Reid promises cull of senior Home Office staff

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Indy Politics

A cull of senior Home Office civil servants was announced after the beleaguered department received a damning vote of no confidence from the Government's troubleshooters.

They found "significant weaknesses" or "serious concerns" in every one of 10 key tests of the Home Office's leadership, strategy and direction.

John Reid, the Home Secretary, published a "radical reform programme" for the department, which has been paralysed by controversies over foreign prisoners, immigration controls and sentencing. The shake-up, which will take several years, will see heads rolling among senior staff and thousands of civil servants transferred to frontline services.

It will be followed today by an overhaul of sentencing policy to make it "clearer and more honest". Mr Reid will announce tougher supervision of violent offenders after release, stricter rules on the granting of parole, more rights for victims, an end to sentence discounts in return for a guilty plea and a new prison-building programme.

The problems bedevilling the Home Office were underlined yesterday by Whitehall's new "traffic light" rating system under which departments are ranked in five levels from green (strong) to red (serious concerns).

Ten yardsticks were examined with six judged as needing remedial action, two requiring urgent action and two over which there were "serious concerns". It was not considered "strong" or "well-placed" in any category.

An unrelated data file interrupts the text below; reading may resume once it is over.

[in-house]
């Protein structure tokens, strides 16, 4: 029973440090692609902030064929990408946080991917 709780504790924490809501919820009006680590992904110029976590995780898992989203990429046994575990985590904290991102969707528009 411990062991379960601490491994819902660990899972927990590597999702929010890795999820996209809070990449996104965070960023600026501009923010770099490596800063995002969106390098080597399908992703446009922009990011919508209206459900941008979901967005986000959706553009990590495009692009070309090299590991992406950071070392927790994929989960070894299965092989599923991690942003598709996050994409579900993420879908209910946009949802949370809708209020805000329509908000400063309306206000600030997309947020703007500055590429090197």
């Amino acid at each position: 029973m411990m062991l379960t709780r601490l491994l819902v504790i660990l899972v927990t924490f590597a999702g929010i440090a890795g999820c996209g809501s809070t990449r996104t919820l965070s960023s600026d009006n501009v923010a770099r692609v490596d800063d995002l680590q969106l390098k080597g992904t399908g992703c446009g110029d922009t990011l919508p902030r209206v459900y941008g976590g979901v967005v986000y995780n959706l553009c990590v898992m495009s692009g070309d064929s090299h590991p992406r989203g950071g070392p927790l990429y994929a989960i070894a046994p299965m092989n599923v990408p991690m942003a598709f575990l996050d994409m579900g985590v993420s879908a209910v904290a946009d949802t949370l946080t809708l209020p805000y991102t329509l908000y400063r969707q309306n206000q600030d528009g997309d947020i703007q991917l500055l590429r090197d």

Mr Reid faced further embarrassment yesterday after it emerged that the Home Office had underestimated the number of failed asylum-seekers living in Britain.

The department has uncovered between 400,000 and 450,000 cases files in the Immigration and Nationality Directorate (IND) suggesting there are far more cases than previously estimated.

Mr Reid yesterday promised all the files would be examined over the next five years and as many people deported as possible. His Home Office reform plan will mean 15 of the department's directors - more than a quarter of the total - will be removed and could even be sacked if alternative jobs cannot be found.

All directors, plus another 250 senior civil servants, will undergo a "skills assessment". Head office staff levels will be slimmed from 8,000 to fewer than 6,000 within four years, with civil servants redeployed to the front line. IND will become a semi-autonomous agency in 2008.

Admitting that the Home Office structure had "sometimes led to confusion about who does what", the department promised new contracts clarifying the roles of officials.

Mr Reid said the changes amounted to "the biggest shift from the centre to the front line in the Home Office's history". Sir David Normington, permanent secretary at the Home Office, said: "This is... change on a scale I have never attempted before. It could not be more important to the country."

David Davis, the shadow Home Secretary, said: "It is no hyperbole to say the crisis is the biggest faced by a government in modern times. The failures are multiple, are massive and have a serious impact on the public."

Nick Clegg, the Liberal Democrat home affairs spokesman, denounced a "hotchpotch of managerial doublespeak and wildly implausible targets".

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